- HOLIDAY GIFT GUIDE
The New Livestock Farmer provides pasture-based production essentials for a wide range of animals, from common farm animals (cattle, poultry, pigs, sheep and goats) to more exotic species (bison, rabbits, elk and deer).
The New Rules of the Roost addresses the problems that crop up when keeping backyard chickens long term. It covers a wide range of topics including guidance on organic health remedies and disease prevention, pest management, organic nutrition, the best breeds for specific needs, and the simplest and most effective options for daily maintenance and feeding. Readers will also learn how to introduce new chickens to a flock, how to manage aggressive birds, how to deal with mature chickens, and much more.
Whether you're raising your rabbits as pets or for meat, you need solid, accurate, easy-to-access information to keep your animals healthy and happy. This Q&A resource from expert Karen Patry has the answers to all your questions about everything from housing and feeding to breeding, kindling, health and disease, behavior, and more. Whether you're raising one pet rabbit or running a commercial rabbit farm, this accessible guide is the resource you need.
Shunned by industrial farmers, vilified by corporate agri-business, and stalked by food police as being a lunatic, farmer-entrepreneur Joel Salatin enjoys the sheer ecstasy of being surrounded by happy, frolicking animals, dancing earthworms, and appreciative customers.
His family's farm nestled in Virginia's Shenandoah Valley has achieved iconic status worldwide by featuring prominently in the Oscar-nominated documentary, Food. Inc., and the documentary, Fresh," as well as the runaway New York Times best-seller The Omnivore's Dilemma. From his own pen, Salatin explains both the rationale for the satisfaction from a solar-driven, pastured-based, locally-marketed, symbiotic, synergistic, relationally-oriented farm.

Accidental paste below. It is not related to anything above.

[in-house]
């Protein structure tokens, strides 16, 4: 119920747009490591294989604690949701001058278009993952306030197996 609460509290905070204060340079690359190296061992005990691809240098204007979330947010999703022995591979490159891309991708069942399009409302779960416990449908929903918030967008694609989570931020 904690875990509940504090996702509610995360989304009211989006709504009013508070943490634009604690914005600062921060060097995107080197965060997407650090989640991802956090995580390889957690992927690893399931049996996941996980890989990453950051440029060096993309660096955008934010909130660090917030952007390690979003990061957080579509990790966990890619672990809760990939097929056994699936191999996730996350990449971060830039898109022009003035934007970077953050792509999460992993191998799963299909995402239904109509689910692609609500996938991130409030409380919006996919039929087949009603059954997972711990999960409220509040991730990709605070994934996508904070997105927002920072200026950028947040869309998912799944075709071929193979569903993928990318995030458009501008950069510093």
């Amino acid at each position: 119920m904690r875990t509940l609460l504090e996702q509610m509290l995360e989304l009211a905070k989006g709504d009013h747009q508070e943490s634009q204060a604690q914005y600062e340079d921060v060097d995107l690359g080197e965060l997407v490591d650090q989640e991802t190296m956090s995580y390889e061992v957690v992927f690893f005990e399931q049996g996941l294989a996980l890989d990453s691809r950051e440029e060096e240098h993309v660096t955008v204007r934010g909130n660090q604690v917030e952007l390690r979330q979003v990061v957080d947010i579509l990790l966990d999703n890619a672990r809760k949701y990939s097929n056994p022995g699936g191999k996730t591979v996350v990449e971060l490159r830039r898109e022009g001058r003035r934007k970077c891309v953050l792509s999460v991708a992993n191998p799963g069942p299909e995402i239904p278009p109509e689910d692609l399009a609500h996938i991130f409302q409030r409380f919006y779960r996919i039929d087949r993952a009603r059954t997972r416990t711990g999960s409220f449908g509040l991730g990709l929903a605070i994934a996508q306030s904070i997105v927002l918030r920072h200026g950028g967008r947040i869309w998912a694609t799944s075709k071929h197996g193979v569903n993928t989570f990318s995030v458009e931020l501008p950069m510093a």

This book describes, with stories and evangelistic fervor, the breadth and depth of the paradigm differences between healing and exploitive food systems. A landscape and food policy epiphany awaits every reader.
About the author
Joel Salatin and his family own and operate Polyface Farm, arguably the nation's most famous farm since it was profiled in Michael Pollan's New York Times best-seller, The Omnivore's Dilemma and two subsequent documentaries, "Food, Inc.", and "Fresh." An accomplished author and public speaker, Salatin has authored seven books. Recognition for his ecological and local-based farming advocacy includes an honorary doctorate, the Heinz Award, and many leadership awards.
The Small-Scale Dairy offers a holistic approach that explores the relationships between careful, conscientious management and the production of safe, healthy and delicious milk. A historical overview offers readers a balanced perspective on the current regulatory environment in which raw milk lovers find themselves.
Written by Kristina Mercedes Urquhart, The Suburban Chicken shares the author’s knowledge on general chicken husbandry, profiles of 20 suitable breeds for suburban living, how to provide your birds with optimal accommodations, and the health care needs of chickens (among other important topics about which prospective chicken owners should be familiar).